Privacy compliance consumes more attention in agency-land thanks to the rise of data collection, the proliferation of vendors that support it and new catchphrases like "people-based marketing," which was coined by Facebook a few months back.
GroupM has created a new position to centralize its institutional knowledge and activities regarding privacy, and it has hired Rachel Glasser, a four-year veteran of the WPP Group-owned media agency network, to fill the role.
For a big agency, compliance includes monitoring and obeying US and international privacy laws, vetting the data practices of technology partners, auditing on a schedule and contacting when something doesn't smell right. And client teams must be kept abreast of the evolving regulatory and compliance requirements.
Glasser previously worked at MEC on accounts including AT&T, L'Oreal and The Home Depot – primarily in digital media roles. She simultaneously pursued her law degree at Brooklyn Law School and was named director of privacy last year, just prior to taking the bar exam in New Jersey.
"The way the industry is moving, the speed at which technology advances, there continues to be a growing concern about data privacy and what we can do to protect that in terms of brand loyalty and consumer trust," Glasser said on Thursday.
"We're trying to make sure the different vendors – tech companies and ad networks – are privacy compliant in terms of the kind of data they collect," she said. "The worst-case scenario would be if somebody tries to [onboard] an ad server touting its abilities to deterministically target, the client says great, and before we know it they're doing a fingerprint or leaving residue on devices."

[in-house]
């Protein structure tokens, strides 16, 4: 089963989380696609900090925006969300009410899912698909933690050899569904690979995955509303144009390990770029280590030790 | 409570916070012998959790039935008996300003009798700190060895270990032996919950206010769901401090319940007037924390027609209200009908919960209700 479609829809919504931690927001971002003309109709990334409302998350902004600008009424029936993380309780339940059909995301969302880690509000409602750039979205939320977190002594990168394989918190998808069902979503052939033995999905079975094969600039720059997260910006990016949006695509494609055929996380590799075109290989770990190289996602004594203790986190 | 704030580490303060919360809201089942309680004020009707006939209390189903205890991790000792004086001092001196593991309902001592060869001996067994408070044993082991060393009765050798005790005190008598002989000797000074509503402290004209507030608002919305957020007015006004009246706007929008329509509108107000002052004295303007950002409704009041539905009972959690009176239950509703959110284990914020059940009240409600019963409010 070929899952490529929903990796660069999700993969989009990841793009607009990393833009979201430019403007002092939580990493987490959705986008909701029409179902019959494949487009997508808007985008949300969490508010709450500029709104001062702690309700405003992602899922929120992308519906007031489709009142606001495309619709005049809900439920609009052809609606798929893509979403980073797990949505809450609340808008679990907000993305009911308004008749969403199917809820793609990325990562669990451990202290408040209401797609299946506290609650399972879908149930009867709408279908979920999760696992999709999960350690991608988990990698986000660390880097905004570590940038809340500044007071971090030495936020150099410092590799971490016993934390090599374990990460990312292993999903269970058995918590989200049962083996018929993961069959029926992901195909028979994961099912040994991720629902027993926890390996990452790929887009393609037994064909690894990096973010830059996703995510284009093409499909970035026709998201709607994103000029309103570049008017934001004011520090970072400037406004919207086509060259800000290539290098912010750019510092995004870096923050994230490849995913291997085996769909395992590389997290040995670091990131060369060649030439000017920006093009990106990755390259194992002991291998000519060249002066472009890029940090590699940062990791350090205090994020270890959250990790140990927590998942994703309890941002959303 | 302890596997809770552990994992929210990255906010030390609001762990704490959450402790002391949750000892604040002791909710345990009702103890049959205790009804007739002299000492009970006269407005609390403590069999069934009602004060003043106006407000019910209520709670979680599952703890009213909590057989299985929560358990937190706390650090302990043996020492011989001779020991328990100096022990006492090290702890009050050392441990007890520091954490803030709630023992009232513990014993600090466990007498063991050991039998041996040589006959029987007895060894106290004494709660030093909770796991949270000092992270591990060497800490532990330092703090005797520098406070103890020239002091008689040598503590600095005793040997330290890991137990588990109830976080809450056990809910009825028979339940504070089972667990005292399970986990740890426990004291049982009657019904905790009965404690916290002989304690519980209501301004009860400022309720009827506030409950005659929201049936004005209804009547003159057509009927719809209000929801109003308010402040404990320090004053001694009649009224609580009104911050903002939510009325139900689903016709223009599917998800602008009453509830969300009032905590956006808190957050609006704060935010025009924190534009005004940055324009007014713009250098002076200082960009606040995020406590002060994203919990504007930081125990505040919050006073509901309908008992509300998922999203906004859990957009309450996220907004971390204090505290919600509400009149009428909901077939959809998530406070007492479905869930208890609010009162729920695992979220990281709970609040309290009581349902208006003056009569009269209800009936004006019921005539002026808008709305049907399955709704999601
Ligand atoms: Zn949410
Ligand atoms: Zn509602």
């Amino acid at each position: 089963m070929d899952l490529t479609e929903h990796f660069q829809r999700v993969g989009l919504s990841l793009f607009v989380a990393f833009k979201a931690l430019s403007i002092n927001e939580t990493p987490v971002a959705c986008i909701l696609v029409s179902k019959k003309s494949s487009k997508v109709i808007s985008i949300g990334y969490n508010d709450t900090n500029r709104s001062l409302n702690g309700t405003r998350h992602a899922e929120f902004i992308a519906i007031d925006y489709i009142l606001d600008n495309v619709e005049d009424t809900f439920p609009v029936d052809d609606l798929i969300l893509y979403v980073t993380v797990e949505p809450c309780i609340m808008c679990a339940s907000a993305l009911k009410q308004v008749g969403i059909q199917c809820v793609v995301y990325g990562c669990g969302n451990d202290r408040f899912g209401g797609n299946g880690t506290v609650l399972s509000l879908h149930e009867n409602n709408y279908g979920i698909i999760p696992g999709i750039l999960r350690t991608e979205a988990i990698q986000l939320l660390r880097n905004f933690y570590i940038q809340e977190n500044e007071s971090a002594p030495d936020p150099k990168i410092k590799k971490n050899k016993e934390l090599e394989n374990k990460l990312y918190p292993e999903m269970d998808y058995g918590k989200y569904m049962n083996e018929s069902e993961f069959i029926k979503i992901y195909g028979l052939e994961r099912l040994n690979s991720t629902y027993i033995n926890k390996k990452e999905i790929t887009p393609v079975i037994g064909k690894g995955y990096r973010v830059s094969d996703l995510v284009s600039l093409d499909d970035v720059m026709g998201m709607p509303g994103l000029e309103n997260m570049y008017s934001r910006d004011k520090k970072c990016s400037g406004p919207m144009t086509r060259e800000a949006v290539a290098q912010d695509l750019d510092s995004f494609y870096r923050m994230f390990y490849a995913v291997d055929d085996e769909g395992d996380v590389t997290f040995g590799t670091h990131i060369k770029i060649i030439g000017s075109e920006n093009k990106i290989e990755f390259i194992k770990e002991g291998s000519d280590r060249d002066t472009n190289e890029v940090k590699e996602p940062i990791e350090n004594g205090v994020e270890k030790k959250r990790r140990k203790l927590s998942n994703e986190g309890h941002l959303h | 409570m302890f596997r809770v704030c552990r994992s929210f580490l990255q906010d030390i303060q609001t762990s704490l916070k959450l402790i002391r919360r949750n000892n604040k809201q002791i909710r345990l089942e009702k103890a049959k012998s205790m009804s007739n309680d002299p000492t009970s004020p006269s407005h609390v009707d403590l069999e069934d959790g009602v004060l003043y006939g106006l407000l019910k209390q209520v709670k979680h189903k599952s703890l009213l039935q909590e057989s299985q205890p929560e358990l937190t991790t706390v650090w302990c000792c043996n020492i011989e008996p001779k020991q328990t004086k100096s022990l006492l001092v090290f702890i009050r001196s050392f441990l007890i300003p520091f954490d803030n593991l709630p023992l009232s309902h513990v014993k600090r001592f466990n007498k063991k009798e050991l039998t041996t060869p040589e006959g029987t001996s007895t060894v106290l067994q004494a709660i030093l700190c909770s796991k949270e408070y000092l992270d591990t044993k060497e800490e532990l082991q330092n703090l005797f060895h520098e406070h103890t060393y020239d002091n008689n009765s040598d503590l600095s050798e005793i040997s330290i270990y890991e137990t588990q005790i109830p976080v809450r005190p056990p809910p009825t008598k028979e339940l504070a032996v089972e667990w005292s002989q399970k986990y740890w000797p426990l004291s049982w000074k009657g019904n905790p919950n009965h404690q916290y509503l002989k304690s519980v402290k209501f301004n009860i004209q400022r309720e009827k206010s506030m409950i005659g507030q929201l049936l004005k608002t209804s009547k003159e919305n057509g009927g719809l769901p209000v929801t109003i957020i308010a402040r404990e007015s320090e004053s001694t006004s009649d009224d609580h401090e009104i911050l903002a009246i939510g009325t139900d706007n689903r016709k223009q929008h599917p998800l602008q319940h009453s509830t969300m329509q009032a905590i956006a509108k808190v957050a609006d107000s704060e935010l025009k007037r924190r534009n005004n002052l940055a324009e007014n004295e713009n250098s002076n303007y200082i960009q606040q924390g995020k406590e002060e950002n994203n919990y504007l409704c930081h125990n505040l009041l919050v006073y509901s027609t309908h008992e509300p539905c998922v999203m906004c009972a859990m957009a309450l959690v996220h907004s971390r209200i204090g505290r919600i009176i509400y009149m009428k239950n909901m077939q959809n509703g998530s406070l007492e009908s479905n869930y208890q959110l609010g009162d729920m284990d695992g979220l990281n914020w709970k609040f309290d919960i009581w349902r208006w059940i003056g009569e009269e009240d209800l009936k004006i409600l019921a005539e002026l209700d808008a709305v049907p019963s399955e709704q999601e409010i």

That's the kind of disaster Glasser was hired to help GroupM avoid.
Glasser points out while there are no omnibus privacy laws in the United States that apply to all sectors, "there are a number of different laws that protect data or privacy within certain industries." Health and finance are the two big ones. And then of course there's COPPA, the federal law that regulates data collection from children under the age of 13.
While Glasser will not act as counsel for GroupM, her legal training will assist her in her new role. That's because when the company raises a concern with a technology partner, lawyers are often the first point of contact. "With a lot of the folks that I deal with on a daily basis, vendors will refer you to their legal counsel," she said, so it helps to speak legalese.
Education is another component of Glasser's job, and not a small one. GroupM is the world's largest media agency group, with more than 20,000 employees around the world. So where do even you begin?
"I'm based in New York, so it's the most logical place to start," she said. "And, digital teams are impacted the most – of the 20,000, not all dabble in digital. Even if we have to go client team by client team, it's going to be a process. These things do take time."